Which shading method for deferred rendering

Hi,
I have a simple and small question, just woundering what method of shading would be best suited for deffered rendering. Also could someone provie me with a link to the pro’s and con’s of each shadowing method?

With “shading” you mean “shadowing” ?? Those are two entirely different terms. “Shading” means really everything you can do to color a pixel, but it is usually used to mean something like “lighting”. “Shadowing” means how to compute shadows of a light-source and is in generell only one tiny piece of the whole shading that you do for each pixel.

For deferred rendering you can use any shadowing technique, that you can use in forward-rendering, too. These days “shadow mapping” is the most popular, but in some areas “stencil shadows” are a good solution, too. Depends on what you are doing and what results you expect.

With those two keywords google will give you a lot of information.

Jan.

Sorry I did mean shadowing both times. Thanks for the information, Im suprized that there is not one stand out method of shadows for deferred shading thought… Anyways I think im going to look itno CSM’s as I’ve heard that a lot of games today use them… Not quite sure how im going to test it all on a 6150LE but ohh well :stuck_out_tongue:

For deferred shading shadow maps are the preferred way because you don’t have to render the geometry an extra time (besides for building the shadow maps themselves, but stencil shadows have the same problem), also there are a lot of tricks you can do to optimize them towards deferred shading.
With stencil shadows you still have to render the whole scene for every light pass, which kinda defeats the entire purpose of it.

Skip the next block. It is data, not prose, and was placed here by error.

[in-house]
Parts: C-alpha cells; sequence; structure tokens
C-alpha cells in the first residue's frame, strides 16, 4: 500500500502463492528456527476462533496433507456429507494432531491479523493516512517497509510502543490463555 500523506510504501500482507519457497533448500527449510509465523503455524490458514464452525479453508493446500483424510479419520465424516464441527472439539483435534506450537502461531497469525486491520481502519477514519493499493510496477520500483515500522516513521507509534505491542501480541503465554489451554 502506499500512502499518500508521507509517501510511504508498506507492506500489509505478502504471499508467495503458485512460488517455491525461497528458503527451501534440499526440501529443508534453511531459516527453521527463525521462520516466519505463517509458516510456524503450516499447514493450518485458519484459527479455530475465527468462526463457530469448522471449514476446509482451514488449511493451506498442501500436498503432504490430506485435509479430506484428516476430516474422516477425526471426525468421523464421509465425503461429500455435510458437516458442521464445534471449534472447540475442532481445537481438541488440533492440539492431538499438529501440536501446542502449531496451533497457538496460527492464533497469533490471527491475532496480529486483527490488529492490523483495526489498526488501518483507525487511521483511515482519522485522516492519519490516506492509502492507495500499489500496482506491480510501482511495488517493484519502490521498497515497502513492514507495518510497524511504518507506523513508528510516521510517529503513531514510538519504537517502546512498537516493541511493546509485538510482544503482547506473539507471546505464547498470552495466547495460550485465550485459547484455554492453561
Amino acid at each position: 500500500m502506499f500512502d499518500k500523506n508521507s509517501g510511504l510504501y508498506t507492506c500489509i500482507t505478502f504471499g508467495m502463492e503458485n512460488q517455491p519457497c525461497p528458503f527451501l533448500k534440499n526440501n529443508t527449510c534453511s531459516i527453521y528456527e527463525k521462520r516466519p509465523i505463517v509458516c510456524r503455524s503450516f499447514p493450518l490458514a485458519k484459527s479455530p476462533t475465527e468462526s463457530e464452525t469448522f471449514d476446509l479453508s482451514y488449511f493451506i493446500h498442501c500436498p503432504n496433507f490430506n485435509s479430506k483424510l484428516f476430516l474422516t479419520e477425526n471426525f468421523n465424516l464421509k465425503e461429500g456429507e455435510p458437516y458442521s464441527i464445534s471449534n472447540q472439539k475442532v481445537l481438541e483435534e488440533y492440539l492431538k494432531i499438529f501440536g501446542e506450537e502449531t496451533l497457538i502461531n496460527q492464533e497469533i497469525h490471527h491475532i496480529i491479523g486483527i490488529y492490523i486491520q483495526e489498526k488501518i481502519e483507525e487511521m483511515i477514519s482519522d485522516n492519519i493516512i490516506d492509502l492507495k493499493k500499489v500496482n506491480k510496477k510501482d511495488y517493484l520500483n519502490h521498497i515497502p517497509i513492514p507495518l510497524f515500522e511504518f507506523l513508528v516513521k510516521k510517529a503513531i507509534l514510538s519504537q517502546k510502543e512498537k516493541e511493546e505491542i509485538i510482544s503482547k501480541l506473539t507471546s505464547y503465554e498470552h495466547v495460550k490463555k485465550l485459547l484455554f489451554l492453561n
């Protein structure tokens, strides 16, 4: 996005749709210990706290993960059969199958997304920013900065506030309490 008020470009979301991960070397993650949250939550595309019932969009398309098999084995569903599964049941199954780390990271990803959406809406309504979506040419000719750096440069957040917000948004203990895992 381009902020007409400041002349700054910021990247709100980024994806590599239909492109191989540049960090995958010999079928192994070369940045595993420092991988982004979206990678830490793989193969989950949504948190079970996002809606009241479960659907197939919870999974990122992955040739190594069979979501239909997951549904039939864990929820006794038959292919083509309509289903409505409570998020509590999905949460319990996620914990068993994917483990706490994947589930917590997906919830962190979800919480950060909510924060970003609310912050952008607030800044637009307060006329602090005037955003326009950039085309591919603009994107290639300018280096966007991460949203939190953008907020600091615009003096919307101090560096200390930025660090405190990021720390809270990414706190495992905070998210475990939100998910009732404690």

You should be able to test CSM/PSSM on that hardware, though maybe without all the optimization possibilities the latest hw will buy you.

I was looking at CSM’s (btw is there anything different between CMS’s and PSSM’s? they seem the same )
I’ve also heard it is possible to combine VSM’s and PSSM’s to create something called PSVSM. I might look into that. Speed is not really a issue yet, The code base im working on will be made for 3.0 / 1.3 hardware once I get it, then I can worry about performance… sadly That requires me to build a whole new computer with no money…

The overall idea with CSM and PSSM seem roughly the same, but they may differ in some details, say in how/where the splits are made.

Just read a good writeup on CSMs over on Nvidia’s OpenGL SDK samples page. There’s a good white paper on PSSMs floating about too, but I don’t have a link handy.

You should be able to combine any of the soft shadow or map warping techniques with the split frustum stuff. Think of each slice as a separate render: anything you can do in a single render you can do in multiple renders. The area where the split hits the fan is at slice boundaries, where it’s usually necessary to introduce a slight overlap to fill the gaps that crop up from time to time.

Thanks, Ill check out nvidia’s CSM stuff, just read the gpu gems 3 article on PSSM’s…
Thanks for the help

Yep, forgot that was in the Gems (same authors).
http://appsrv.cse.cuhk.edu.hk/~fzhang/pssm_vrcia/

This looks to be an interesting combination of the frustum split and map warping.

http://gamma.cs.unc.edu/ssm/